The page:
Mark Duggan 'was throwing gun away' when shot by police
Mark Duggan was probably throwing a handgun away when he was shot by officers, the police watchdog has said.
He was under Metropolitan Police surveillance when he was shot in Tottenham on 4 August 2011, sparking England-wide riots.
The Independent Police Complaints Commission (IPCC) found the operation targeting Mr Duggan was "appropriate".
Its three-and-a-half-year investigation cleared the Metropolitan Police of any wrongdoing.
'Chronicle of incompetence'
The Duggan family released a statement in which they claimed the report "confirms their belief that the IPCC are unfit for purpose".
The family described the watchdog's conduct as "a chronicle of inefficiency and incompetence".
They criticised the investigation for being "far from robust about a number of matters" and called on the IPCC to produce a "supplementary report" to address a number of their concerns.
According to the IPCC's report, the "most plausible explanation" was that Mr Duggan was in the process of throwing the weapon away when a police officer fired two shots at him.
Officers had attempted to inform Mr Duggan he was required to stop, it said, but without supporting radio or video recordings it was impossible to know whether they had shouted "armed police" or not.
The IPCC said it was "surprising" none of the police saw the gun leaving Mr Duggan's hand but it had found "no credible evidence" to suggest the weapon was planted.
Its report recommended in-car video recordings were made of any future covert operations, and retained for use by the IPCC in the event of death or injury.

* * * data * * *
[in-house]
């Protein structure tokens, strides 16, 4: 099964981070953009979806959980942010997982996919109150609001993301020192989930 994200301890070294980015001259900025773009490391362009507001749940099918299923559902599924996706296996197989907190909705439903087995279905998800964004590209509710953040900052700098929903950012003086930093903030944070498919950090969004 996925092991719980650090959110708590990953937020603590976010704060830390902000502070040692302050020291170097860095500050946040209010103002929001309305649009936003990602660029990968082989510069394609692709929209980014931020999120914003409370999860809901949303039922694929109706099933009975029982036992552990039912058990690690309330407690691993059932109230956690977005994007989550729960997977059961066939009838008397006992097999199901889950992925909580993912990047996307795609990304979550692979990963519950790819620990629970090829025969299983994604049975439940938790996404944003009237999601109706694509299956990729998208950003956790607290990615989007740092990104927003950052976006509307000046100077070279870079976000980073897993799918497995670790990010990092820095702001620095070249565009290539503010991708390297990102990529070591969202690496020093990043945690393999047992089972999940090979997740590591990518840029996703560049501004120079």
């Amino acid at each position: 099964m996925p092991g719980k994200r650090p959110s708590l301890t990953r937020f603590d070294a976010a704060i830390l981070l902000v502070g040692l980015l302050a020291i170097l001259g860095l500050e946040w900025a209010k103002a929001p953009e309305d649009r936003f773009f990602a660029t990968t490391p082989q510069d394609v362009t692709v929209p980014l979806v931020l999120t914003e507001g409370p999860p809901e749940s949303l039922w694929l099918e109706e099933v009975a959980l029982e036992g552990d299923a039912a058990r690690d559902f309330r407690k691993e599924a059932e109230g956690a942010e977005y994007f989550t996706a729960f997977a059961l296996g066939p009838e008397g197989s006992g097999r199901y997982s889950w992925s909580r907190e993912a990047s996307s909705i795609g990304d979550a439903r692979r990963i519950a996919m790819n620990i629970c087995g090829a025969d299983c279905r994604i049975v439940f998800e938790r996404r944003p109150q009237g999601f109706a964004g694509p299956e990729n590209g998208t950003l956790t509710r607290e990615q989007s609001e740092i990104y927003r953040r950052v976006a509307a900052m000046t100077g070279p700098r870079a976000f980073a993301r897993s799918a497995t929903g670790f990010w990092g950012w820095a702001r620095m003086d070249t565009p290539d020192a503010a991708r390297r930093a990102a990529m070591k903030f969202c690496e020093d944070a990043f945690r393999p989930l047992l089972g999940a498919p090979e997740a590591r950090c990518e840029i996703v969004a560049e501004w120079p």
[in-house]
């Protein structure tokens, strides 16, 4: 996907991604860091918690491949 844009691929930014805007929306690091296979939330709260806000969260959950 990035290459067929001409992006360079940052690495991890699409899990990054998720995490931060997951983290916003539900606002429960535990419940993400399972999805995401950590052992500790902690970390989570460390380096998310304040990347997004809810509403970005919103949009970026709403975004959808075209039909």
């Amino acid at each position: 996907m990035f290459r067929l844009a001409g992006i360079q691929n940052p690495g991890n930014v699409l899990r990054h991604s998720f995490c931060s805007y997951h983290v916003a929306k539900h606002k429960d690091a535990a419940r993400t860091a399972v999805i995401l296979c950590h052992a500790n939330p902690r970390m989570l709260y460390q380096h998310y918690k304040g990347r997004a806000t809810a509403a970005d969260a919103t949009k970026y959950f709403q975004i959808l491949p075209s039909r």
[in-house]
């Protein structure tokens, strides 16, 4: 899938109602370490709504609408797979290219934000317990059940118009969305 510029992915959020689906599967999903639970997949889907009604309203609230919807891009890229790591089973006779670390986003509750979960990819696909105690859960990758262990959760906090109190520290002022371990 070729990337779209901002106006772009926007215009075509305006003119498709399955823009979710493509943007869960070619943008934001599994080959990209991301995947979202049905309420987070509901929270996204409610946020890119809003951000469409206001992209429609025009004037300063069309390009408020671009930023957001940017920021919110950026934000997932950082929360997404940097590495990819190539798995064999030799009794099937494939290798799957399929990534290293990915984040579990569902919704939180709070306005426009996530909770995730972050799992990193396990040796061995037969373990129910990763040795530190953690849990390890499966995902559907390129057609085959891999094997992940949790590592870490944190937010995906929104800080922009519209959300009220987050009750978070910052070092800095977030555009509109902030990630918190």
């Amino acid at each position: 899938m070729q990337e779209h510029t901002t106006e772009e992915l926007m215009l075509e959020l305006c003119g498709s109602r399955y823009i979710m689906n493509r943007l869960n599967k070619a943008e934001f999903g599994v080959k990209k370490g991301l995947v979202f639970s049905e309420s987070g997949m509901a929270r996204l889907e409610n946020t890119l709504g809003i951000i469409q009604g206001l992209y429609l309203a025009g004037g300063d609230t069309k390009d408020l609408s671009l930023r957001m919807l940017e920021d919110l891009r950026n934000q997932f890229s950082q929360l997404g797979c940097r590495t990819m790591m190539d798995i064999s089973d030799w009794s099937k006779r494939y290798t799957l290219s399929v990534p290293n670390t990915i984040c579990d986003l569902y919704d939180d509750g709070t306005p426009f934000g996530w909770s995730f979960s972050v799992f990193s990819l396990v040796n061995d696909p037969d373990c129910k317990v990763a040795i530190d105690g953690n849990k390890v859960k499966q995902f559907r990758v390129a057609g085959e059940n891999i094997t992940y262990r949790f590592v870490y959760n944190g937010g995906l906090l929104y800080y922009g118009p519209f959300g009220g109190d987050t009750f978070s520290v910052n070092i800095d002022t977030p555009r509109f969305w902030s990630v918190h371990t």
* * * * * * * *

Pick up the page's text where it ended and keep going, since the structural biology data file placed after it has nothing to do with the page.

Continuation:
All radio communications during covert firearms operations should also be recorded, it said.
Without such material in Mr Duggan's case, it said, it was impossible to know exactly what had happened.
The gun was given to Mr Duggan by Kevin Hutchinson-Foster, who had used it six days earlier to pistol whip a man during a fight.
Two detectives are now facing misconduct proceedings over allegations they failed to investigate the assault "promptly".
But the IPCC said even if police had responded more quickly it was "highly unlikely" the gun would have been seized before it was passed to Mr Duggan.
Deputy chairwoman Rachel Cerfontyne said the recommendations would shorten investigations and provide "immediate, accurate and incontrovertible evidence".
Responding to the report, Met Police assistant commissioner Patricia Gallan said it was important to note the IPCC had found no wrongdoing or misconduct by any armed officer involved in the operation.
She urged people to study the report, based on 1,200 documents, 500 witness statements and 340 exhibits.
Ms Gallan said she hoped the report would help people make sense of the events on the day.
Police and other agencies now have 56 days to respond to the IPCC's recommendations.
Last year, an inquest jury found Mr Duggan had been lawfully killed - but did not have a gun in his hand when he was shot in Ferry Lane.
The firearm was found behind railings in a grassed area about 14ft (4.2m) away.